The effects of quercetin on cycling time trial performance

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Van Pelt, Douglas

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Quercetin is a flavonoid found in commonly consumed fruits and vegetables that has exhibited powerful antioxidant and anti-inflammatory properties in rodents and in vitro. In humans, the ergogenic effects of antioxidant supplementation on exercise performance and adaptations are still equivocal and need to be further investigated. A powerful antioxidant such as quercetin may inhibit the high levels of oxidative stress associated with the high volume and intensity of exercise training seen with trained individuals. There have been equivocal findings thus far regarding the ergogenic effect of either acute or chronic supplementation of quercetin on exercise performance.

PURPOSE: To determine the effect of 28 days of daily quercetin supplementation on cycling time trial performance and the associated exercise performance variables.

METHODS: Thirteen trained cyclists (VO2peak 58.8 ± 3.9 ml/kg/min) were recruited for this study from the University of Texas at Austin and the local Austin, Texas community and participated in this placebo controlled, randomized, crossover designed study. After initial assessment of baseline data (VO2peak, lactate threshold, and two familiarization time trials), participants began daily supplementation of either an antioxidant supplement containing vitamins and quercetin (Q-VIT: 1000mg quercetin, 820mg Vitamin C, 40mg Vitamin B3) or the same vitamin supplement without quercetin (VIT: 820mg Vitamin C, 40mg Vitamin B3). A simulated time trial using an electromagnetically braked cycle ergometer in which subjects had to complete a set amount of work (kJ) as fast as possible was performed on the last day of supplementation. Measured performance variables included: time to completion, average power output, average oxygen consumption (VO2), Respiratory Exchange Ratio (RER), gross mechanical efficiency (GE), heart rate (HR), and rating of perceived exertion (RPE).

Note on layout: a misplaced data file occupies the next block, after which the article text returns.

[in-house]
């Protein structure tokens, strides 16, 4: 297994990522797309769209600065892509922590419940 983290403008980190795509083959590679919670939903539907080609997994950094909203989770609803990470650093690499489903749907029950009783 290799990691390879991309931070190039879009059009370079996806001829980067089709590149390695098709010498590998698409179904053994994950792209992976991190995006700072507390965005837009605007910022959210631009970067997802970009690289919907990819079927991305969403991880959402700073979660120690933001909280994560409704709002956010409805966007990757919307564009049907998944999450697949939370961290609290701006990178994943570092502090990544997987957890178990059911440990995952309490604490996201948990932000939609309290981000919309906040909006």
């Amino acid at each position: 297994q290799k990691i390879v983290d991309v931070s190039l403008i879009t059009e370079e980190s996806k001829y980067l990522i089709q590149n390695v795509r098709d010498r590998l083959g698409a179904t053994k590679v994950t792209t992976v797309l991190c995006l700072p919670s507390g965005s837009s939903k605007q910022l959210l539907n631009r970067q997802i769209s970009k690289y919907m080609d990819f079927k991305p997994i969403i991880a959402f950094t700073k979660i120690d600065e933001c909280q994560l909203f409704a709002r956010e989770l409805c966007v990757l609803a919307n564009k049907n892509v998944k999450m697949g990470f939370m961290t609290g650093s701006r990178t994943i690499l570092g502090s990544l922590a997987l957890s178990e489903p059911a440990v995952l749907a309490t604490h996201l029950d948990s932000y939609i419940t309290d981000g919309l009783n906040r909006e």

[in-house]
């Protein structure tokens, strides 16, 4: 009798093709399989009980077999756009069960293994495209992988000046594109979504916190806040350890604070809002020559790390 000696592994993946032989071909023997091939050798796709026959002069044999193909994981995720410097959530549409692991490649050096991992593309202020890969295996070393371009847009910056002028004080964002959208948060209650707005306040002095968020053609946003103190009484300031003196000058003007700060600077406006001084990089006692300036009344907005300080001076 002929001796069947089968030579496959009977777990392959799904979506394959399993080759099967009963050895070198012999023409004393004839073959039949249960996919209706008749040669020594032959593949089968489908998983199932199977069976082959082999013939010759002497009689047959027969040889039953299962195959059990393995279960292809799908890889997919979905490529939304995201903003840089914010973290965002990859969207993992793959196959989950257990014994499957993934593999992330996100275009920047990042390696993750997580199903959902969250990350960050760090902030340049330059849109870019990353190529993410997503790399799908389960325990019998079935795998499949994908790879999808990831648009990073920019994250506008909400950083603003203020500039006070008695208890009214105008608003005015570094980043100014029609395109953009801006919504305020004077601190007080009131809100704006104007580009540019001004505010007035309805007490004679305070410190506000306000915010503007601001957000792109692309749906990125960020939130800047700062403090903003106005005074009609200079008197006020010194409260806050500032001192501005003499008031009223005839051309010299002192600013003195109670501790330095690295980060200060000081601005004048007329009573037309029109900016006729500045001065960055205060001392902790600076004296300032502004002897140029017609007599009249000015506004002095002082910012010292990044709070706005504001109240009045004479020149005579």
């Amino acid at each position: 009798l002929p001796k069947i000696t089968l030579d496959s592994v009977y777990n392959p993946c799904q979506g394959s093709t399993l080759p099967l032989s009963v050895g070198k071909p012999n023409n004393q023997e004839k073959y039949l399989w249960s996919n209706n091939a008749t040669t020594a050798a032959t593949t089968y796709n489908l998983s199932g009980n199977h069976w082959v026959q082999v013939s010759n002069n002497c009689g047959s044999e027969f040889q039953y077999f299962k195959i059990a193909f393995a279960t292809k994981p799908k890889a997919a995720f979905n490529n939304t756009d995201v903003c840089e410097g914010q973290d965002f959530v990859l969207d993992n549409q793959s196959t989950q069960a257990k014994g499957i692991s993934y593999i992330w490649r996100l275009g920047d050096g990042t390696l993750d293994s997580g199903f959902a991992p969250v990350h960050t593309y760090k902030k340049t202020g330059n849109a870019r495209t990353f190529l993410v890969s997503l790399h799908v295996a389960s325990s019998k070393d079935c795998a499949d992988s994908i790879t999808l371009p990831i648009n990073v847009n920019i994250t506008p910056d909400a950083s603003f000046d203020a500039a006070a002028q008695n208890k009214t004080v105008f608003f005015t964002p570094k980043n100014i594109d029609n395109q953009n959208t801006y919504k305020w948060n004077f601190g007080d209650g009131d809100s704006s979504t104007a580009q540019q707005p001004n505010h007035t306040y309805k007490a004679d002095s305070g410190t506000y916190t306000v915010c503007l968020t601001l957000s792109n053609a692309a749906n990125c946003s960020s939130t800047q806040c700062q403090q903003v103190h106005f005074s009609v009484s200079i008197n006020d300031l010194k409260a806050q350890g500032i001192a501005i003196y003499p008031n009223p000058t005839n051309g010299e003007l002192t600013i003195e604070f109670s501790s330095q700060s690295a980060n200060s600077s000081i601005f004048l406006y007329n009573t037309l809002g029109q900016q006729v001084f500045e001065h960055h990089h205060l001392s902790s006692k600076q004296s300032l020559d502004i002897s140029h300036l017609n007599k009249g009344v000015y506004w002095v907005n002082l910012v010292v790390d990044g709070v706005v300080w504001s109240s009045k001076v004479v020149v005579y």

RESULTS: Quercetin had no effect on HR, RER, power output, or RPE. There was also no difference in time to complete the time trial between treatments. However, an approximately ~2% higher, but not significantly different, VO2 during Q-VIT supplementation significantly lowered the GE compared to VIT (Q-VIT: 20.49 ± 0.26 % and 19.94 ± 0.33 %; VIT: 20.9 ± 0.24 % and 20.37 ± 0.33 %; p < .01) at 15 and 30 min respectively.

CONCLUSION: Chronic supplementation for 28 days with a quercetin based antioxidant supplement lowered cycling gross efficiency in well trained cyclists, but it did not affect performance time. The results of the current study suggest that chronic supplementation with quercetin does not influence aerobic exercise performance in well trained athletes.



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